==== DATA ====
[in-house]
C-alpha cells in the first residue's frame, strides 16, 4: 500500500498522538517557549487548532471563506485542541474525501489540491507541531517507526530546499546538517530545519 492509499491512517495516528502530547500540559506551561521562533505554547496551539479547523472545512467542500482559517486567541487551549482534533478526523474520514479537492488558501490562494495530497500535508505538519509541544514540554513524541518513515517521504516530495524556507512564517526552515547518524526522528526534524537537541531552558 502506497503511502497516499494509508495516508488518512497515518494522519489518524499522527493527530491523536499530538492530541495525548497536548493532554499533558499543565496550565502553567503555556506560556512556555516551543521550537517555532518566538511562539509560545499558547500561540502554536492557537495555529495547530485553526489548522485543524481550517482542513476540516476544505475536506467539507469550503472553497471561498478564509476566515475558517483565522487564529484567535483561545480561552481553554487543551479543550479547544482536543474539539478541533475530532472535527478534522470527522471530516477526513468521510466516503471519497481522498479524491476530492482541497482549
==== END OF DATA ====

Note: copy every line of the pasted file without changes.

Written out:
[in-house]
C-alpha cells in the first residue's frame, strides 16, 4: 500500500498522538517557549487548532471563506485542541474525501489540491507541531517507526530546499546538517530545519 492509499491512517495516528502530547500540559506551561521562533505554547496551539479547523472545512467542500482559517486567541487551549482534533478526523474520514479537492488558501490562494495530497500535508505538519509541544514540554513524541518513515517521504516530495524556507512564517526552515547518524526522528526534524537537541531552558 502506497503511502497516499494509508495516508488518512497515518494522519489518524499522527493527530491523536499530538492530541495525548497536548493532554499533558499543565496550565502553567503555556506560556512556555516551543521550537517555532518566538511562539509560545499558547500561540502554536492557537495555529495547530485553526489548522485543524481550517482542513476540516476544505475536506467539507469550503472553497471561498478564509476566515475558517483565522487564529484567535483561545480561552481553554487543551479543550479547544482536543474539539478541533475530532472535527478534522470527522471530516477526513468521510466516503471519497481522498479524491476530492482541497482549